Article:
ADVERTISEMENT

ADVERTISEMENT

Lawyer accuses state of lying in suit against former Iron Waffle owner

Attorney Richard Dahl, who represents the previous operator of Iron Waffle Coffee Co., delivered a scathing rebuke of the Minnesota Department of Health, its counsel from the Minnesota Attorney General’s Office and the judicial system itself during oral arguments in the virtual hearing in Ramsey County District Court.

Richard Dahl at podium
Attorney Richard Dahl, seen here at a September 2021 event in support of Republican gubernatorial candidate Dr. Scott Jensen, threatened future criminal prosecution of state health officials during a Wednesday, May 18, 2022, court hearing.
Kelly Humphrey / Brainerd Dispatch file photo
We are part of The Trust Project.

Accusations of dishonesty and threats of future prosecution of health department officials concluded a court hearing Wednesday, May 18, in the ongoing civil lawsuit stemming from pandemic-related violations against a former Lake Shore coffee shop owner.

Attorney Richard Dahl, who represents the previous operator of Iron Waffle Coffee Co., delivered a scathing rebuke of the Minnesota Department of Health, its counsel from the Minnesota Attorney General’s Office and the judicial system itself during oral arguments in the virtual hearing in Ramsey County District Court.

“They have the guts to call my client a terrible human being or whatever. They attack my client,” Dahl said, his voice raised. “I have had it with you. I have had it with her (Assistant Attorney General Kaitrin Vohs), the state of Minnesota and the judges. … You are out of order, and so is the state.”

Wednesday’s hearing centered on the state’s motion seeking summary judgment in its favor . The state argued the fact the establishment continued operating for months without its food and beverage license was not in dispute. In front of Judge Laura Nelson, Assistant Attorney General Kaitrin Vohs reiterated the state’s view on the scope of the case.

“This proceeding concerns the … unauthorized operation of a food and beverage establishment without a license,” Vohs said. “ … Ultimately, this proceeding is not about why the defendant does not have a license and it’s not about the decision to revoke the license.”

ADVERTISEMENT

More Iron Waffle coverage
In seeking the judgment in its favor to avoid a trial, the health department stated the fact the establishment continued opening its doors without the license was not in dispute.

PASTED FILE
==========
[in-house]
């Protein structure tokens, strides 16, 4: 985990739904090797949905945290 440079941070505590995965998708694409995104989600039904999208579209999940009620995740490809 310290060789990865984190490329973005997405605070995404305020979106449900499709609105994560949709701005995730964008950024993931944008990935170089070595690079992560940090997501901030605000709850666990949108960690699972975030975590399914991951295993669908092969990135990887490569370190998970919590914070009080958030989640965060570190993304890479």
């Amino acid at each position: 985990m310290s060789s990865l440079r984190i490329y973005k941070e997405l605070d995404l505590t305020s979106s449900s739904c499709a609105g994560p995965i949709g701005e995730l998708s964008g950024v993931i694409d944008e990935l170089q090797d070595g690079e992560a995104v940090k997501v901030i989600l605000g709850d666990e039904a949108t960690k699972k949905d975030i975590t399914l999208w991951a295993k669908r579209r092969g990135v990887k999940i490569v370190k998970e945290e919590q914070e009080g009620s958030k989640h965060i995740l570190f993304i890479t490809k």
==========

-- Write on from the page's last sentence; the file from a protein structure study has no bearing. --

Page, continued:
Vohs said COVID-19 posed an imminent threat to public health at the time of the state’s initial 2020 sanctions against the Iron Waffle, marked by overwhelmed hospitals and no vaccines available. But proving the threat of irreparable harm from the defendant’s actions linked to the pandemic wasn’t a necessary part of the state’s case, she argued.

“Even if this case did not concern COVID or the violation of executive orders, operating without a license is a threat to public health,” Vohs said, adding a food and beverage license is an assurance to customers that a restaurant serving them is compliant with health and safety rules.

As part of its most recent motion, the health department proposed a permanent injunction preventing the defendant, “as well as their successor, agents, employees, and other persons working in active concert or participation with them who receive actual notice,” from operating the business without first obtaining a license. The motion also requests the court require payment of the $9,500 administrative penalty first issued in September 2020 and allow the health department to recover litigation costs and expenses.

Stacy Stranne, who was the owner at the time of the violations, is no longer operating the business. A health department spokesperson confirmed the issuance of a new food and beverage license to S and S Waffle and Coffee LLC, a Pillager-based company that filed as a Minnesota business Feb. 1.

Dahl — who interrupted Vohs early in her argument, prompting Nelson to remind the attorney he would have a turn soon — accused the state of lying to the court in its pursuit of consequences for Stranne.